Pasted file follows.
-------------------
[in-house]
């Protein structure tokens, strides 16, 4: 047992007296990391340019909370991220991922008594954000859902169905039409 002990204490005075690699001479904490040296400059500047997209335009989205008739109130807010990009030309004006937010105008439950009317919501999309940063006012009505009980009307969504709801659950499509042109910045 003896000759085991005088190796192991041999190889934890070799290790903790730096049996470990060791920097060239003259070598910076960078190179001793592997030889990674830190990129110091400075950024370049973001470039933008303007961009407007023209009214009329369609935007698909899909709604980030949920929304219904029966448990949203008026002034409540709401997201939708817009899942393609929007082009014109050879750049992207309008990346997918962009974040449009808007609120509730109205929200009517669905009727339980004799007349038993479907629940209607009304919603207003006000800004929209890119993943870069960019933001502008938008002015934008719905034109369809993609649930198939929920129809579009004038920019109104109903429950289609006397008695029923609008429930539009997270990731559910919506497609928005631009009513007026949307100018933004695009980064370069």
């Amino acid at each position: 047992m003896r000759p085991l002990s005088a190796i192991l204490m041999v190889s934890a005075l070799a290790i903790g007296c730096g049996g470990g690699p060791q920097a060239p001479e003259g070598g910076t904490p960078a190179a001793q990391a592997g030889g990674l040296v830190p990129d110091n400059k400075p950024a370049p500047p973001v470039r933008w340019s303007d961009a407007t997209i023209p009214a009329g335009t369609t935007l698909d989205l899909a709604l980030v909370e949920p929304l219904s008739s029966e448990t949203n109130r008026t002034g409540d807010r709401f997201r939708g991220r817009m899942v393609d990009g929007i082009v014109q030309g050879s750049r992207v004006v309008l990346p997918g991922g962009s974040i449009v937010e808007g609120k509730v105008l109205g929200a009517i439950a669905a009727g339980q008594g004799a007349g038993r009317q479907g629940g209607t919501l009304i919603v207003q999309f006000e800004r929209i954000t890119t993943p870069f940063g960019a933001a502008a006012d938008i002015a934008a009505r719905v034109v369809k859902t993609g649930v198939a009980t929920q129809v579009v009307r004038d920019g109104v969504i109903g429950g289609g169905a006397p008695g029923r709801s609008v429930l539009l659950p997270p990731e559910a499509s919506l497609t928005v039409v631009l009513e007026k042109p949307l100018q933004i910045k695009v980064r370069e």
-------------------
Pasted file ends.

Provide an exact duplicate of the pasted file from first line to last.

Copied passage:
[in-house]
């Protein structure tokens, strides 16, 4: 047992007296990391340019909370991220991922008594954000859902169905039409 002990204490005075690699001479904490040296400059500047997209335009989205008739109130807010990009030309004006937010105008439950009317919501999309940063006012009505009980009307969504709801659950499509042109910045 003896000759085991005088190796192991041999190889934890070799290790903790730096049996470990060791920097060239003259070598910076960078190179001793592997030889990674830190990129110091400075950024370049973001470039933008303007961009407007023209009214009329369609935007698909899909709604980030949920929304219904029966448990949203008026002034409540709401997201939708817009899942393609929007082009014109050879750049992207309008990346997918962009974040449009808007609120509730109205929200009517669905009727339980004799007349038993479907629940209607009304919603207003006000800004929209890119993943870069960019933001502008938008002015934008719905034109369809993609649930198939929920129809579009004038920019109104109903429950289609006397008695029923609008429930539009997270990731559910919506497609928005631009009513007026949307100018933004695009980064370069």
């Amino acid at each position: 047992m003896r000759p085991l002990s005088a190796i192991l204490m041999v190889s934890a005075l070799a290790i903790g007296c730096g049996g470990g690699p060791q920097a060239p001479e003259g070598g910076t904490p960078a190179a001793q990391a592997g030889g990674l040296v830190p990129d110091n400059k400075p950024a370049p500047p973001v470039r933008w340019s303007d961009a407007t997209i023209p009214a009329g335009t369609t935007l698909d989205l899909a709604l980030v909370e949920p929304l219904s008739s029966e448990t949203n109130r008026t002034g409540d807010r709401f997201r939708g991220r817009m899942v393609d990009g929007i082009v014109q030309g050879s750049r992207v004006v309008l990346p997918g991922g962009s974040i449009v937010e808007g609120k509730v105008l109205g929200a009517i439950a669905a009727g339980q008594g004799a007349g038993r009317q479907g629940g209607t919501l009304i919603v207003q999309f006000e800004r929209i954000t890119t993943p870069f940063g960019a933001a502008a006012d938008i002015a934008a009505r719905v034109v369809k859902t993609g649930v198939a009980t929920q129809v579009v009307r004038d920019g109104v969504i109903g429950g289609g169905a006397p008695g029923r709801s609008v429930l539009l659950p997270p990731e559910a499509s919506l497609t928005v039409v631009l009513e007026k042109p949307l100018q933004i910045k695009v980064r370069e």